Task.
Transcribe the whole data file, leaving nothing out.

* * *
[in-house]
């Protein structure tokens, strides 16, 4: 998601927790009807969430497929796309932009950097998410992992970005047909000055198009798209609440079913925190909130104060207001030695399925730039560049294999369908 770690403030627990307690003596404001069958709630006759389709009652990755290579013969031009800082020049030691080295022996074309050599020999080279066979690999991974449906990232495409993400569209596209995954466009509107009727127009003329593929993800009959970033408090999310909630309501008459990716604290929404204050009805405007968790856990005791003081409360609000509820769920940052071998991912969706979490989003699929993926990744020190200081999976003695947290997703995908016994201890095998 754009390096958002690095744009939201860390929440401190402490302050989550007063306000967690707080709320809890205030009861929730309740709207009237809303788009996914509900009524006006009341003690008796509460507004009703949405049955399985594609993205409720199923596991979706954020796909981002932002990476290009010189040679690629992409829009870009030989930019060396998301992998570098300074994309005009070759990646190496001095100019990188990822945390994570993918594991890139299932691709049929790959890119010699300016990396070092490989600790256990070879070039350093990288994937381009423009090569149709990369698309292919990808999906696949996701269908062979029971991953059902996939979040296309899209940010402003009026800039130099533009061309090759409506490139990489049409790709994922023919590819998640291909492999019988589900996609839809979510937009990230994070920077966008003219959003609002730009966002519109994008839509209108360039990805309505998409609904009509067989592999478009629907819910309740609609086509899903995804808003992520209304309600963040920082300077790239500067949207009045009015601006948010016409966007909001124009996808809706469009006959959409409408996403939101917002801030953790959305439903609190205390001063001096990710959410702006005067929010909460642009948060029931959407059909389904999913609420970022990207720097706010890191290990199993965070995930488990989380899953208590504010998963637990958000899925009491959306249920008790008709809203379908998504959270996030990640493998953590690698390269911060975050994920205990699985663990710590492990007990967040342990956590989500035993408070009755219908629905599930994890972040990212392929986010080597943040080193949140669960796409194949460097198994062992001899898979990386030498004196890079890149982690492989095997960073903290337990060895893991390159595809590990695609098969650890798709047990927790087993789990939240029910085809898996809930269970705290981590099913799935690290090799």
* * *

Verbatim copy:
[in-house]
């Protein structure tokens, strides 16, 4: 998601927790009807969430497929796309932009950097998410992992970005047909000055198009798209609440079913925190909130104060207001030695399925730039560049294999369908 770690403030627990307690003596404001069958709630006759389709009652990755290579013969031009800082020049030691080295022996074309050599020999080279066979690999991974449906990232495409993400569209596209995954466009509107009727127009003329593929993800009959970033408090999310909630309501008459990716604290929404204050009805405007968790856990005791003081409360609000509820769920940052071998991912969706979490989003699929993926990744020190200081999976003695947290997703995908016994201890095998 754009390096958002690095744009939201860390929440401190402490302050989550007063306000967690707080709320809890205030009861929730309740709207009237809303788009996914509900009524006006009341003690008796509460507004009703949405049955399985594609993205409720199923596991979706954020796909981002932002990476290009010189040679690629992409829009870009030989930019060396998301992998570098300074994309005009070759990646190496001095100019990188990822945390994570993918594991890139299932691709049929790959890119010699300016990396070092490989600790256990070879070039350093990288994937381009423009090569149709990369698309292919990808999906696949996701269908062979029971991953059902996939979040296309899209940010402003009026800039130099533009061309090759409506490139990489049409790709994922023919590819998640291909492999019988589900996609839809979510937009990230994070920077966008003219959003609002730009966002519109994008839509209108360039990805309505998409609904009509067989592999478009629907819910309740609609086509899903995804808003992520209304309600963040920082300077790239500067949207009045009015601006948010016409966007909001124009996808809706469009006959959409409408996403939101917002801030953790959305439903609190205390001063001096990710959410702006005067929010909460642009948060029931959407059909389904999913609420970022990207720097706010890191290990199993965070995930488990989380899953208590504010998963637990958000899925009491959306249920008790008709809203379908998504959270996030990640493998953590690698390269911060975050994920205990699985663990710590492990007990967040342990956590989500035993408070009755219908629905599930994890972040990212392929986010080597943040080193949140669960796409194949460097198994062992001899898979990386030498004196890079890149982690492989095997960073903290337990060895893991390159595809590990695609098969650890798709047990927790087993789990939240029910085809898996809930269970705290981590099913799935690290090799």